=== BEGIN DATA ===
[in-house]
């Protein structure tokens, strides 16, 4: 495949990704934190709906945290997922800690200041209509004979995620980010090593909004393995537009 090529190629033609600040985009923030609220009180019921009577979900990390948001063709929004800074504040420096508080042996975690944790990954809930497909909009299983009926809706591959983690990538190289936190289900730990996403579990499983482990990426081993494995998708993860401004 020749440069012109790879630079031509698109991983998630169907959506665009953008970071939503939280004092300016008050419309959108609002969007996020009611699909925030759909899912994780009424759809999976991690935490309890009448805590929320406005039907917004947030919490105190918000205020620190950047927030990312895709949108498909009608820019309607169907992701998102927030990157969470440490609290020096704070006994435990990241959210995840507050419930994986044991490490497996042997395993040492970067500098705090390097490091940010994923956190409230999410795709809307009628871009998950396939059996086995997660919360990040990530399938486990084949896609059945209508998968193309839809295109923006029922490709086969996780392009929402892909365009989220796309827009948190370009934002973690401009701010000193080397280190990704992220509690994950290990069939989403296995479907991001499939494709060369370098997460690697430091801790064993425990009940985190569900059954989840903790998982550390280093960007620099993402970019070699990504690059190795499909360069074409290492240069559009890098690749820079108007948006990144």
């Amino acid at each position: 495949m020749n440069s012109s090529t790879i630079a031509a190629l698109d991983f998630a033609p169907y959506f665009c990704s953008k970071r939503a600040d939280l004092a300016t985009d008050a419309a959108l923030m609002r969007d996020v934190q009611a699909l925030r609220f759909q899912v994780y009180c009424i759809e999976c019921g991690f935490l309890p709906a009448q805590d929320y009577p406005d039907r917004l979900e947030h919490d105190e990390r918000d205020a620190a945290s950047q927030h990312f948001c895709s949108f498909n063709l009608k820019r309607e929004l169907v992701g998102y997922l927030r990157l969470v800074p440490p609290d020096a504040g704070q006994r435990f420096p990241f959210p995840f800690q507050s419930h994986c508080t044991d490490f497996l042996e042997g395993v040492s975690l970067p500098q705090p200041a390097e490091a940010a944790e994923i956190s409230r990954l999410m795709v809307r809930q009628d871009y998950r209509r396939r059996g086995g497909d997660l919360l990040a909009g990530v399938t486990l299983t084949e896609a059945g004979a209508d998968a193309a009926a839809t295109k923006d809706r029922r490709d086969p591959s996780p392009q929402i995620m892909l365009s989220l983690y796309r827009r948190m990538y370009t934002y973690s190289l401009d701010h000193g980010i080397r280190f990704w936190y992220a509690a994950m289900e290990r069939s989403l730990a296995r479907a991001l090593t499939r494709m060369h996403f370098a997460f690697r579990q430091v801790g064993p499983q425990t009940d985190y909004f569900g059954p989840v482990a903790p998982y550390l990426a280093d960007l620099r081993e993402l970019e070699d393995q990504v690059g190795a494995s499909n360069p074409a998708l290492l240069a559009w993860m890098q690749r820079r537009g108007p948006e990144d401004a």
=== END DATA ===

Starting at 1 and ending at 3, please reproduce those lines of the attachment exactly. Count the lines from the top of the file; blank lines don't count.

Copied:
[in-house]
């Protein structure tokens, strides 16, 4: 495949990704934190709906945290997922800690200041209509004979995620980010090593909004393995537009 090529190629033609600040985009923030609220009180019921009577979900990390948001063709929004800074504040420096508080042996975690944790990954809930497909909009299983009926809706591959983690990538190289936190289900730990996403579990499983482990990426081993494995998708993860401004 020749440069012109790879630079031509698109991983998630169907959506665009953008970071939503939280004092300016008050419309959108609002969007996020009611699909925030759909899912994780009424759809999976991690935490309890009448805590929320406005039907917004947030919490105190918000205020620190950047927030990312895709949108498909009608820019309607169907992701998102927030990157969470440490609290020096704070006994435990990241959210995840507050419930994986044991490490497996042997395993040492970067500098705090390097490091940010994923956190409230999410795709809307009628871009998950396939059996086995997660919360990040990530399938486990084949896609059945209508998968193309839809295109923006029922490709086969996780392009929402892909365009989220796309827009948190370009934002973690401009701010000193080397280190990704992220509690994950290990069939989403296995479907991001499939494709060369370098997460690697430091801790064993425990009940985190569900059954989840903790998982550390280093960007620099993402970019070699990504690059190795499909360069074409290492240069559009890098690749820079108007948006990144």
């Amino acid at each position: 495949m020749n440069s012109s090529t790879i630079a031509a190629l698109d991983f998630a033609p169907y959506f665009c990704s953008k970071r939503a600040d939280l004092a300016t985009d008050a419309a959108l923030m609002r969007d996020v934190q009611a699909l925030r609220f759909q899912v994780y009180c009424i759809e999976c019921g991690f935490l309890p709906a009448q805590d929320y009577p406005d039907r917004l979900e947030h919490d105190e990390r918000d205020a620190a945290s950047q927030h990312f948001c895709s949108f498909n063709l009608k820019r309607e929004l169907v992701g998102y997922l927030r990157l969470v800074p440490p609290d020096a504040g704070q006994r435990f420096p990241f959210p995840f800690q507050s419930h994986c508080t044991d490490f497996l042996e042997g395993v040492s975690l970067p500098q705090p200041a390097e490091a940010a944790e994923i956190s409230r990954l999410m795709v809307r809930q009628d871009y998950r209509r396939r059996g086995g497909d997660l919360l990040a909009g990530v399938t486990l299983t084949e896609a059945g004979a209508d998968a193309a009926a839809t295109k923006d809706r029922r490709d086969p591959s996780p392009q929402i995620m892909l365009s989220l983690y796309r827009r948190m990538y370009t934002y973690s190289l401009d701010h000193g980010i080397r280190f990704w936190y992220a509690a994950m289900e290990r069939s989403l730990a296995r479907a991001l090593t499939r494709m060369h996403f370098a997460f690697r579990q430091v801790g064993p499983q425990t009940d985190y909004f569900g059954p989840v482990a903790p998982y550390l990426a280093d960007l620099r081993e993402l970019e070699d393995q990504v690059g190795a494995s499909n360069p074409a998708l290492l240069a559009w993860m890098q690749r820079r537009g108007p948006e990144d401004a």